“I had already read your volume, some time since, when it first came out, and had been greatly pleased with the pictures it gave of Virginian life and Virginian characters, both of the — and the order. I delight in everything that brings scenes before me of the Ancient Dominion, which to me is a region full of social and romantic associations; and I have re-read your work with additional interest, now that I have become personally acquainted with the author.
“I look back with great pleasure to the visit of yourself and Mr. D— as giving me a most agreeable day of social chat, which is quite a godsend to an invalid in the country, and I shall be very happy if you will favor me with a treat of the kind whenever it may suit your convenience. “In the meantime believe me, with great regard, “Yours very truly,
" WASHINGTON IRVING."
Painfully soon after the receipt of this kind note, came the intelligence that the hand of the good man who wrote it was cold in death.
J. ESTEN COOKE.
OLD MR. WEIL, THE BROKEN-HEARTED.
N a little graveyard in the beautiful town of Santa Clara, Cali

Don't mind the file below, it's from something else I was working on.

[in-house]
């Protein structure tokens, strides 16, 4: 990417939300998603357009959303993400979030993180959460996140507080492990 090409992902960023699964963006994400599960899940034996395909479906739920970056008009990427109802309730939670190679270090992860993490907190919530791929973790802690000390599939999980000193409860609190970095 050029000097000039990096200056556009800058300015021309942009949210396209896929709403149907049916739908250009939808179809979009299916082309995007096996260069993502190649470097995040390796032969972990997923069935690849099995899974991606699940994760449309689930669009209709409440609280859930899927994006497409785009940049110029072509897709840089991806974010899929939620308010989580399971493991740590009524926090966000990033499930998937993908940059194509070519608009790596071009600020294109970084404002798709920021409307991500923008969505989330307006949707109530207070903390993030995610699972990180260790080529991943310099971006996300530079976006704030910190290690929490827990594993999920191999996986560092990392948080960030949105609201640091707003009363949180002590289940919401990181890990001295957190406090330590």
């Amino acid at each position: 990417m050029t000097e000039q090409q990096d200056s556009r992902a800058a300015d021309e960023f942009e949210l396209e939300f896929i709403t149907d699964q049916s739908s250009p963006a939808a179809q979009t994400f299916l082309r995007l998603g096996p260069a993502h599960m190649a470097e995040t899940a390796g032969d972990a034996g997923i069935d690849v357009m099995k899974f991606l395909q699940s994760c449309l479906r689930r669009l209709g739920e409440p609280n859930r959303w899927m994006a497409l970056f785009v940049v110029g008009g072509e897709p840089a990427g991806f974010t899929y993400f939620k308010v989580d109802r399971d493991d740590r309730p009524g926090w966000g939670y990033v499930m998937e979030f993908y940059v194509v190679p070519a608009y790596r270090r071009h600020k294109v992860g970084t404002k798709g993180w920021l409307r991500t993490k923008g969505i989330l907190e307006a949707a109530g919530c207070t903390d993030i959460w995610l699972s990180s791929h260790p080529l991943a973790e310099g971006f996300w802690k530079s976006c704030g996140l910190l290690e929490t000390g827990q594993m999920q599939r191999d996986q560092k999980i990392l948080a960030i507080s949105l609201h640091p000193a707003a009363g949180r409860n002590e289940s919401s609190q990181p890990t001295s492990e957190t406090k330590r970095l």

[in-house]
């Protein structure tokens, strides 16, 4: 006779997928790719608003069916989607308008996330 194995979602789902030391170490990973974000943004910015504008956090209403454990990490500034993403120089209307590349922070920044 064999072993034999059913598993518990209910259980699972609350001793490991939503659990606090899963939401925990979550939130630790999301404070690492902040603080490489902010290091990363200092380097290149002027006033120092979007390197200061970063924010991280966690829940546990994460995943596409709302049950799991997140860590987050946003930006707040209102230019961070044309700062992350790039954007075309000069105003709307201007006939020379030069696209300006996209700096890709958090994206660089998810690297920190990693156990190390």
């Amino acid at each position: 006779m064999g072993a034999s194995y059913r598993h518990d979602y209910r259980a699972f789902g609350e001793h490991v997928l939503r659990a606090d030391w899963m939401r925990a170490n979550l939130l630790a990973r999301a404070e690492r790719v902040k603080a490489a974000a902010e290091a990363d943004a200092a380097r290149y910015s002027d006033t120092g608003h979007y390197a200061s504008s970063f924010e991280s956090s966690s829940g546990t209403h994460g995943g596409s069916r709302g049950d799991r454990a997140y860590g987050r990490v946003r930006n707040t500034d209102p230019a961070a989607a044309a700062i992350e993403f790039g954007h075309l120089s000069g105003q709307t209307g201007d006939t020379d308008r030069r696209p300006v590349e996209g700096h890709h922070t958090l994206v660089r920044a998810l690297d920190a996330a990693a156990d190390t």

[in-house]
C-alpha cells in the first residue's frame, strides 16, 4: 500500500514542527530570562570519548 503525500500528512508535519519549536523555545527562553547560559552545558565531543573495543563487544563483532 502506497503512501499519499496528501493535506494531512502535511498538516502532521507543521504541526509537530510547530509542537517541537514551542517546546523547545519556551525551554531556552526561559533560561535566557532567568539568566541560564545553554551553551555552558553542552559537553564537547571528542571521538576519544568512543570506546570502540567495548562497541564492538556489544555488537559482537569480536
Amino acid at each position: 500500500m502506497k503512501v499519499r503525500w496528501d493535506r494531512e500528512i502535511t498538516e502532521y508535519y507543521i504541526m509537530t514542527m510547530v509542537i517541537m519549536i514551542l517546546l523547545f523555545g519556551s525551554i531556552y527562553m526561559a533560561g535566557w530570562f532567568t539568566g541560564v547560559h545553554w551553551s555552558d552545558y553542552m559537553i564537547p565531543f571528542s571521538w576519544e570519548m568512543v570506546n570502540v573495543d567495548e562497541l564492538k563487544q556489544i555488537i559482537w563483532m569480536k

fornia, there is a grave without headstone or aught to show the name of him who lies beneath, yet the flowers are the sweetest and brightest, the green grass above it ever the greenest, never fading from the beauty of spring during the whole year, even when the long droughts of that State have dried and shrivelled up every particle of sward or greenness elsewhere. There is simply the evidence of one departed, yet whose memory lingers, not yet faded, among the living. Many who visit the graveyard linger at this grave, half-fascinated with the green beauty gleaming like an emerald in the yellow band that circles it; for in its loneliness, its want of other features that attract the eye in such a place, there is an undefined sense of mystery — and mystery is always attractive. Once standing in the graveyard with the venerable Dr. M., the rector of the church in Santa Clara Valley, I asked him who was lying in this grave. He replied, “It is the grave of one of the very lowly of this earth ; yet around his life. there hangs a tale of pathos and humor which perhaps will repay you for taking some pains to learn, I know very little about the case, except that I was summoned by some kind-hearted people to see a poor old man who had crawled into a deserted house and had laid himself down to die. When I arrived, some children had placed under him some hay and straw, and a lady in the neighborhood had thrown over him a sheet and blanket and placed by him something to eat. He was delirious at the time, and so frequently mentioned the name of a brother-rector in San Francisco that I sent word to him, and he came down to administer to his needs, and told me the story of a life lowly but not devoid of poetry.” I asked the doctor to tell me the story; instead of doing which he directed me to his brother-rector. Subsequently, on a visit to San Francisco, I visited the rector of Church there, and, after introducing myself and giving my letters, I spoke of the interest the grave had excited, heightened by the little I had learned from Dr. M., and asked him to tell